Talbot (“Sandy”) D’Alemberte, President Emeritus of The Florida State University, served as President from January 1994 to January 2003. In 1991-92 he served as President of the American Bar Association. From 1984 to 1989 D’Alemberte served as dean of the FSU College of Law.
Earlier, he represented Dade County in the Florida House of Representatives (1966 to 1972) where he chaired several legislative committees including the Judiciary Committee that drafted and passed a major judicial reform constitutional amendment in 1972. During his legislative service he was recognized as the Outstanding First Term member (1967) and, in his last term, named Most Outstanding Member of the House (1972).
After leaving the Florida Legislature, he chaired the Florida Constitution Revision Commission in 1977-1978 and the Florida Commission on Ethics in 1974-75.
During his years of practice, D’Alemberte concentrated on media and public law work and his cases included the proceedings that led to the first rule allowing open camera access to courtrooms, a petition that established mandatory reporting of pro bono activities for lawyers, representation of Post-Newsweek Stations during the historic FCC license challenges during the Nixon years, the first litigation involving the Copyright Act of 1976 and a number of libel trials and appeals.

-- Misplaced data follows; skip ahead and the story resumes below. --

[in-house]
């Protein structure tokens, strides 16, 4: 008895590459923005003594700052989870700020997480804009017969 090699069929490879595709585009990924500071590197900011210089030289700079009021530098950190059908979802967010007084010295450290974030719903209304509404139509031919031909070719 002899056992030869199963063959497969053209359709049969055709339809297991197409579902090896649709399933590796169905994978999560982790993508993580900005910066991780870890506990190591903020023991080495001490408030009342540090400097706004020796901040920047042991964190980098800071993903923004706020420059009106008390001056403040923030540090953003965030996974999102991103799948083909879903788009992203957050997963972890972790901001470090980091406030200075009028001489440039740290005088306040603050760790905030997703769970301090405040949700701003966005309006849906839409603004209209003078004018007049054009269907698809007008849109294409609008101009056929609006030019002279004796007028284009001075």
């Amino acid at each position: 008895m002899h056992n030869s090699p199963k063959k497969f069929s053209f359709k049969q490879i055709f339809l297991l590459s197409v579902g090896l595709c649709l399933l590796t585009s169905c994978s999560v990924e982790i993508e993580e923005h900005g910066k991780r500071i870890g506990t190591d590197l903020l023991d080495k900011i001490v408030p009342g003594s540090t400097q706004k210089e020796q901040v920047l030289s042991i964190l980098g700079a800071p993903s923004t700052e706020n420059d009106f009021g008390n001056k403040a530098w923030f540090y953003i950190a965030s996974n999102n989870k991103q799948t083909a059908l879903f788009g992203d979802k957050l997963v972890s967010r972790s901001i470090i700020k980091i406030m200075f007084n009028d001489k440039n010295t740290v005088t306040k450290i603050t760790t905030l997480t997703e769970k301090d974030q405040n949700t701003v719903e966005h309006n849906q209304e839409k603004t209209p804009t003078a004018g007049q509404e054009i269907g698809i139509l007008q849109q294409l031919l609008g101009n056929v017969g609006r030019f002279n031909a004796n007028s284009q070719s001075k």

He has also represented government, including service as Chief Counsel in impeachment proceedings against three justices of the Florida Supreme Court, the representation of the Florida House of Representatives in several constitutional cases, Chief Counsel for a United States Senate Banking Sub-committee investigating HUD and pro bono counsel in four death penalty cases.
D’Alemberte was very much involved in the early days of the modern dispute resolution movement, chairing the first ABA committee on the subject and he has served as a mediator, most notably in the water dispute between Alabama, Florida and Georgia. An award of the ABA Section of Dispute Resolution is named for D’Alemberte and another early leader of the dispute resolution movement.
He has been active in the organized bar. In addition to his service as President of the American Bar Association (1991-92), he has been President of the American Judicature Society (1982-84), Chair of the ABA Section of Legal Education and Admission to the Bar (1982-83) and chair of several ABA committees including chair of the first election reform committee.